Heart: Fanatic (Sony)
It has been a big year for Heart who seem to be working on phase three of a lengthy career.
They were the late seventies folk, pop and rock duo of hits such as Dreamboat Annie, Magic Man and Barracuda.
After a few fallow years Heart returned in 1985 with a self-titled and streamlined arena rock album that featured blockbuster hits like What About Love, These Dreams and Never.
A couple of years ago Heart released Red Velvet Car that became a surprise top-ten album seller and this new disc titled Fanatic, is also shifting units at a brisk pace, while earning some very good notices.
The group, or make that Anne and Nancy Wilson, have published a memoir Kicking And Dreaming: A Story Of Heart, Soul And Rock ‘n’ Roll while they have also released a four CD career retrospective titled Strange Euphoria.
Fanatic finds the Wilson sisters returning to the harder guitar rock of yesteryear with the edgy and angular rhythms of the title track as well as the rootsy and bluesy Skin And Bones.
Heart always cited the rock and folk side of Led Zeppelin as a major influence and this can be heard again on 59 Crunch which, as the sisters say in their liner notes, has “free associated psycho-surfer lyrics”.
There are folky fond memories from Heart of their days living in the lower mainland with Rock Deep (Vancouver) while they team up with Sarah McLachlan for the ballad Walkin’ Good which sounds like an updated personal assessment with the line “anyway, I’m OK.”
Producer Ben Mink of k.d. lang fame produces and accentuates a lot of the songs on Fanatic with strings as played by him that sweetens the sound making Fanatic a much better album than anticipated.
I don’t hear a killer single here but old Heart fans will be delighted with this solid album.
Songs From The Silver Screen (Columbia)
Jackie Enavcho became quite the little cottage industry last year with three releases and a video that all sold very well.
The petite 12 year old from Pittsburgh with her amazing fully grown adult voice took the pop/classical music scene by storm and her handlers seem to be aiming for even more crossover success with this album of songs made popular from movies (the movies where each song comes from follows the song title on the liner).
Almost all of the songs are age appropriate meaning there is nothing sung that might be construed as being too mature or adult oriented for a pre-teen but you can imagine the platonic romance a young girl entering puberty might feel in songs such as Some Enchanted Evening (South Pacific) and
When I Fall In Love (Sleepless In Seattle).
One song even explores, at least tenuously, romantic, and perhaps sexual awakening with The Summer Knows (Summer of ‘42) which was about a young lads loss of innocence.
The rest of the songs here are bon hommie tunes with absolutely no inappropriate overtones and explorations in the wonderment of Pure Imagination (Willy Wonka And The Chocolate Factory), Can You Feel The Love Tonight (Lion King), What A Wonderful World (Good Morning Vietnam), My Heart Will Go On (Titanic) and The Music Of The Night (Phantom Of The Opera).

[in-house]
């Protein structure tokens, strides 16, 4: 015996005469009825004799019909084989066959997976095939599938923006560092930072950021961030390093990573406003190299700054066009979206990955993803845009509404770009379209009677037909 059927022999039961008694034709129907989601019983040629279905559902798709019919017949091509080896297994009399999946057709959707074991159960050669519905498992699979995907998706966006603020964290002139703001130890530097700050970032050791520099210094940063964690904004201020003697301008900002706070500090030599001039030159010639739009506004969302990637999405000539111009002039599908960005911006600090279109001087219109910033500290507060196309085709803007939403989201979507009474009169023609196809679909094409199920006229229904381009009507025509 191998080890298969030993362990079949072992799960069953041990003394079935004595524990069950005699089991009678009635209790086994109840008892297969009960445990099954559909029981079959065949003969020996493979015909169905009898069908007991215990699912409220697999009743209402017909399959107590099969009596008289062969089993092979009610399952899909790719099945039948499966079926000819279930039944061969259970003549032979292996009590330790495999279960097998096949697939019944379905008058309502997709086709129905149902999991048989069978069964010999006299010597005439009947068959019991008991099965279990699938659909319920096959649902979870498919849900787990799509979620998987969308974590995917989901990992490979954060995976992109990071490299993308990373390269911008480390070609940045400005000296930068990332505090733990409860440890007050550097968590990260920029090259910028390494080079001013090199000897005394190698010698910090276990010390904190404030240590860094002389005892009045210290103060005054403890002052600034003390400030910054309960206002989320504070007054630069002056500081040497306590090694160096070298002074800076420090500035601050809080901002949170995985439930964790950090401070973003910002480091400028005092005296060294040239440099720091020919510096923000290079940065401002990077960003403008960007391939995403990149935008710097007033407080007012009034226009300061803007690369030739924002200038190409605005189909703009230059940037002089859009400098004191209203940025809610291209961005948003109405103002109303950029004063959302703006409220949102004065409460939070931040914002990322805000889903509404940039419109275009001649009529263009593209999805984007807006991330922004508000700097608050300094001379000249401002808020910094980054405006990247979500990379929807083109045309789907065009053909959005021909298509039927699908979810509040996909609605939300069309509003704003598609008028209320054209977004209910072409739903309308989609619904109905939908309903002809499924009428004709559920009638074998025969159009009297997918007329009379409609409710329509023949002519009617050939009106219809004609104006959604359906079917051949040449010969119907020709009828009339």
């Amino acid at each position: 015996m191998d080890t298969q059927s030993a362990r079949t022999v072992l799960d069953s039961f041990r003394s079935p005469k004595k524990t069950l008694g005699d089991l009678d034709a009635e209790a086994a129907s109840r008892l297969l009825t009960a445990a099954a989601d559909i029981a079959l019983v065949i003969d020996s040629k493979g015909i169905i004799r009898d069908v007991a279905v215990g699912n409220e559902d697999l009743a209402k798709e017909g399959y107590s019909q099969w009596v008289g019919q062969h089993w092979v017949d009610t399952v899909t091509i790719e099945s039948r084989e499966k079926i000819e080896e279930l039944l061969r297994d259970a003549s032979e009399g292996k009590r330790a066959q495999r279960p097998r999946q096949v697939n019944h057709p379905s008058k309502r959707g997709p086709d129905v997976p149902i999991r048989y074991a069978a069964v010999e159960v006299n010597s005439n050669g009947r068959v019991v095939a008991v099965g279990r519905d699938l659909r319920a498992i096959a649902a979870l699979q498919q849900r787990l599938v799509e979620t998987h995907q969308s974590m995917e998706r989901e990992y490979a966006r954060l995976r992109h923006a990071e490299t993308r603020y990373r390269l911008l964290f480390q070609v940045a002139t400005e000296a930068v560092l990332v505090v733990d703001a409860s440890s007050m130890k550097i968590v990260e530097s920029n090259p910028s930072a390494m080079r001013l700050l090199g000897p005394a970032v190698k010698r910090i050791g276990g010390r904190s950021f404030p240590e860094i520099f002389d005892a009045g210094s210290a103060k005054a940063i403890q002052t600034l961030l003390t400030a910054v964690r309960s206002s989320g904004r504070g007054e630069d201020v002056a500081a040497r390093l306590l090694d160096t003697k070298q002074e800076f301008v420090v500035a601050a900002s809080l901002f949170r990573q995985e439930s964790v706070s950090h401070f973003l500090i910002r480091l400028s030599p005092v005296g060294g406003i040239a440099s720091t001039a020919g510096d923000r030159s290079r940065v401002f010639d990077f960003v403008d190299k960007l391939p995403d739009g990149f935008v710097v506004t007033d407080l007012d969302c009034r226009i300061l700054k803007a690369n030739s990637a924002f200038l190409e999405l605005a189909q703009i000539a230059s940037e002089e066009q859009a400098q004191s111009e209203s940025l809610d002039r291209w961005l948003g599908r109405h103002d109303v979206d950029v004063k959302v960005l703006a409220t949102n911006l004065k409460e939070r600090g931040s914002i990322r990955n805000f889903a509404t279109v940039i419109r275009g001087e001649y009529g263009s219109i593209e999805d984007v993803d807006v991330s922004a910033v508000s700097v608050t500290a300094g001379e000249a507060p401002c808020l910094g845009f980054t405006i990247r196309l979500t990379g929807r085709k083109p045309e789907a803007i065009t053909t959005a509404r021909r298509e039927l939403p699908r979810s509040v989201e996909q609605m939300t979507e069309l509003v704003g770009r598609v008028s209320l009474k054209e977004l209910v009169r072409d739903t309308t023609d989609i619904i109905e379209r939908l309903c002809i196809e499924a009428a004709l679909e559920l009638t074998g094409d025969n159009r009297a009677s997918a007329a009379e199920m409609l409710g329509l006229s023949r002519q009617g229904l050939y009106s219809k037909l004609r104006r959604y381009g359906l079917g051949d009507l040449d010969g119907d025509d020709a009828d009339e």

Songs From The Silver Screen makes for solid family entertainment but I still wonder where the little girl went to in the mix when I hear a Jackie Evancho recording.
These songs are done with reverence and maybe a little too much gravitas to the material and I wonder where this comes from…the handlers or the wee lass herself.
Fans should note that this 12-song CD also comes as a CD/DVD.
Free The Music
I remember reviewing the debut album from Zac Brown a few years back where I announced my coverage as something of a public service.
In my opinion, at the time, I thought Brown’s fine first album was excellent singer/songwriter fare with strong country overtones but that normally ultra conservative country radio would probably overlook it as Brown was just a little too odd for their xenophobic tastes.
Zac Brown looked more like a hippy-slacker with his laidback music while his album titled Homegrown suggested pot more than pick up trucks and Jack Daniels.
My fears were unnecessary.
Country radio got all over Brown and he has had a huge and very prolific career.
Maybe the country music biz is evolving into a less conservative milieu with more open minded airwaves and this might also be illustrated by Jerrod Niemann and his sophomore album conveniently titled Free The Music.
Niemann has been a successful Nashville songwriter over the years penning songs for the likes of Garth Brooks and Neal McCoy amongst others and he scored a No.1 hit with his first solo single Lover, Lover.
This sophomore effort really lives up to its title with an eclectic set of songs that dabbles with New Orleans horns, funky beats, atmospheric synths, reggae and a hint of hip hop on the opening title track.
His new single Shining On Me co-written with Lee Brice is a breezy country beach song with a minor Bo Diddley backbeat while the fade out has a sly reference to The Band’s evergreen The Weight.
I’ll Have To Kill The Pain is a fine sister song to Jimmy Buffett’s Margaritaville while It Won’t Matter Anymore marries a little New Orlerans horns with an old Roger Miller vibe.
But for left of the dial sounds check out the subtle psychedelia of Guessing Games and the Coldplay sonics on Only God Could Love You More.
The obvious second single is the sensuous duet with Colbie Caillat on I’m All About You.